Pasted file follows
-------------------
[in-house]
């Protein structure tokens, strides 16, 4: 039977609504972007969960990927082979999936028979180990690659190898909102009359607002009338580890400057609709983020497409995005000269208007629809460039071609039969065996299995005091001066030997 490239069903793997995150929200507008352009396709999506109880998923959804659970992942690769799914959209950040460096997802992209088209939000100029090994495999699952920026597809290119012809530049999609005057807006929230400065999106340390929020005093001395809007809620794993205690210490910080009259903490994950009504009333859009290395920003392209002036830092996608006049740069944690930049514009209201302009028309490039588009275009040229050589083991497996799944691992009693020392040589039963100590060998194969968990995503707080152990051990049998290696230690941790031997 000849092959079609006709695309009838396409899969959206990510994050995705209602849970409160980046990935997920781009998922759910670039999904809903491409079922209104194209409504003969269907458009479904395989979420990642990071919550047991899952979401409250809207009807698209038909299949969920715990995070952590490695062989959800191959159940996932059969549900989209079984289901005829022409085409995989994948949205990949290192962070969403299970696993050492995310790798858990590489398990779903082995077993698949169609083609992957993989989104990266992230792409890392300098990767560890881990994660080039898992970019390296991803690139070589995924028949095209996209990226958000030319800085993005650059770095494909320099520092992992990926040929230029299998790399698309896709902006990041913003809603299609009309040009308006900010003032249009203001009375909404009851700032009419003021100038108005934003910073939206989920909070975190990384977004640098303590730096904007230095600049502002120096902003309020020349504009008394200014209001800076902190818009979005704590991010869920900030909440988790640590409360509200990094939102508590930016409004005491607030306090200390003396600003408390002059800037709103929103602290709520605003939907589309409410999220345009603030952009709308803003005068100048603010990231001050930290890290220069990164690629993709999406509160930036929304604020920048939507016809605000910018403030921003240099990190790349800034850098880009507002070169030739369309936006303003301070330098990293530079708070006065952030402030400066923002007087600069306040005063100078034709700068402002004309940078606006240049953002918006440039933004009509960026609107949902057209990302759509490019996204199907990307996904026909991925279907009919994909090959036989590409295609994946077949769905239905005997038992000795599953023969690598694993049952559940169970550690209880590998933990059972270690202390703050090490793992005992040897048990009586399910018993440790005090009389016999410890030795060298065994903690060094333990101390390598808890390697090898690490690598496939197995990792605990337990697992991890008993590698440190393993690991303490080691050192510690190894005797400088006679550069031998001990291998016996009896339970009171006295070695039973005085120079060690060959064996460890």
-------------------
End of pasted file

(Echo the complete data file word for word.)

[in-house]
């Protein structure tokens, strides 16, 4: 039977609504972007969960990927082979999936028979180990690659190898909102009359607002009338580890400057609709983020497409995005000269208007629809460039071609039969065996299995005091001066030997 490239069903793997995150929200507008352009396709999506109880998923959804659970992942690769799914959209950040460096997802992209088209939000100029090994495999699952920026597809290119012809530049999609005057807006929230400065999106340390929020005093001395809007809620794993205690210490910080009259903490994950009504009333859009290395920003392209002036830092996608006049740069944690930049514009209201302009028309490039588009275009040229050589083991497996799944691992009693020392040589039963100590060998194969968990995503707080152990051990049998290696230690941790031997 000849092959079609006709695309009838396409899969959206990510994050995705209602849970409160980046990935997920781009998922759910670039999904809903491409079922209104194209409504003969269907458009479904395989979420990642990071919550047991899952979401409250809207009807698209038909299949969920715990995070952590490695062989959800191959159940996932059969549900989209079984289901005829022409085409995989994948949205990949290192962070969403299970696993050492995310790798858990590489398990779903082995077993698949169609083609992957993989989104990266992230792409890392300098990767560890881990994660080039898992970019390296991803690139070589995924028949095209996209990226958000030319800085993005650059770095494909320099520092992992990926040929230029299998790399698309896709902006990041913003809603299609009309040009308006900010003032249009203001009375909404009851700032009419003021100038108005934003910073939206989920909070975190990384977004640098303590730096904007230095600049502002120096902003309020020349504009008394200014209001800076902190818009979005704590991010869920900030909440988790640590409360509200990094939102508590930016409004005491607030306090200390003396600003408390002059800037709103929103602290709520605003939907589309409410999220345009603030952009709308803003005068100048603010990231001050930290890290220069990164690629993709999406509160930036929304604020920048939507016809605000910018403030921003240099990190790349800034850098880009507002070169030739369309936006303003301070330098990293530079708070006065952030402030400066923002007087600069306040005063100078034709700068402002004309940078606006240049953002918006440039933004009509960026609107949902057209990302759509490019996204199907990307996904026909991925279907009919994909090959036989590409295609994946077949769905239905005997038992000795599953023969690598694993049952559940169970550690209880590998933990059972270690202390703050090490793992005992040897048990009586399910018993440790005090009389016999410890030795060298065994903690060094333990101390390598808890390697090898690490690598496939197995990792605990337990697992991890008993590698440190393993690991303490080691050192510690190894005797400088006679550069031998001990291998016996009896339970009171006295070695039973005085120079060690060959064996460890």